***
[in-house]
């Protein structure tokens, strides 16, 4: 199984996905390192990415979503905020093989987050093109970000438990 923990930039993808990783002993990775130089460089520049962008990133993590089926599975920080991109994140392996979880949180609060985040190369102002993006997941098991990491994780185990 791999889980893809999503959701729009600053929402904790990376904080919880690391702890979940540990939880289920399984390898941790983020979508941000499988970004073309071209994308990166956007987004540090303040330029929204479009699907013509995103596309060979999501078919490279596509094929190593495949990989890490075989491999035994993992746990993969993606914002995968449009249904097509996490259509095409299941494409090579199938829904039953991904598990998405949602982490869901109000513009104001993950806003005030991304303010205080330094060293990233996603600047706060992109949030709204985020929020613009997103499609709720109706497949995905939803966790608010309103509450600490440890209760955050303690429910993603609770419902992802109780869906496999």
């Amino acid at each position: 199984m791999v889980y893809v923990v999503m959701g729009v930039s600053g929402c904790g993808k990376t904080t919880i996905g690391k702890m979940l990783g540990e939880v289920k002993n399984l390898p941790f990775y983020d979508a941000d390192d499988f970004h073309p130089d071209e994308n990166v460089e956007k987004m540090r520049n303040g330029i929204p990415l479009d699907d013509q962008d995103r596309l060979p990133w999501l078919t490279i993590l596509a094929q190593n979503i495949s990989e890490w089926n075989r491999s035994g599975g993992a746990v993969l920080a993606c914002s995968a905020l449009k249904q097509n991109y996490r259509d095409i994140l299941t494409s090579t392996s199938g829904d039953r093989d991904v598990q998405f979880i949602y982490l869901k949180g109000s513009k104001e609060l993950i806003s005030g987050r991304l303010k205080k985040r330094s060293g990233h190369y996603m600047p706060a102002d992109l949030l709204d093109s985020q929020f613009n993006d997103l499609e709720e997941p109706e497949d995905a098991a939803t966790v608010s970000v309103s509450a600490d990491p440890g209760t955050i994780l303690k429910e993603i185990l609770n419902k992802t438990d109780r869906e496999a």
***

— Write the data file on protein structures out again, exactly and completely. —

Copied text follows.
[in-house]
């Protein structure tokens, strides 16, 4: 199984996905390192990415979503905020093989987050093109970000438990 923990930039993808990783002993990775130089460089520049962008990133993590089926599975920080991109994140392996979880949180609060985040190369102002993006997941098991990491994780185990 791999889980893809999503959701729009600053929402904790990376904080919880690391702890979940540990939880289920399984390898941790983020979508941000499988970004073309071209994308990166956007987004540090303040330029929204479009699907013509995103596309060979999501078919490279596509094929190593495949990989890490075989491999035994993992746990993969993606914002995968449009249904097509996490259509095409299941494409090579199938829904039953991904598990998405949602982490869901109000513009104001993950806003005030991304303010205080330094060293990233996603600047706060992109949030709204985020929020613009997103499609709720109706497949995905939803966790608010309103509450600490440890209760955050303690429910993603609770419902992802109780869906496999």
């Amino acid at each position: 199984m791999v889980y893809v923990v999503m959701g729009v930039s600053g929402c904790g993808k990376t904080t919880i996905g690391k702890m979940l990783g540990e939880v289920k002993n399984l390898p941790f990775y983020d979508a941000d390192d499988f970004h073309p130089d071209e994308n990166v460089e956007k987004m540090r520049n303040g330029i929204p990415l479009d699907d013509q962008d995103r596309l060979p990133w999501l078919t490279i993590l596509a094929q190593n979503i495949s990989e890490w089926n075989r491999s035994g599975g993992a746990v993969l920080a993606c914002s995968a905020l449009k249904q097509n991109y996490r259509d095409i994140l299941t494409s090579t392996s199938g829904d039953r093989d991904v598990q998405f979880i949602y982490l869901k949180g109000s513009k104001e609060l993950i806003s005030g987050r991304l303010k205080k985040r330094s060293g990233h190369y996603m600047p706060a102002d992109l949030l709204d093109s985020q929020f613009n993006d997103l499609e709720e997941p109706e497949d995905a098991a939803t966790v608010s970000v309103s509450a600490d990491p440890g209760t955050i994780l303690k429910e993603i185990l609770n419902k992802t438990d109780r869906e496999a």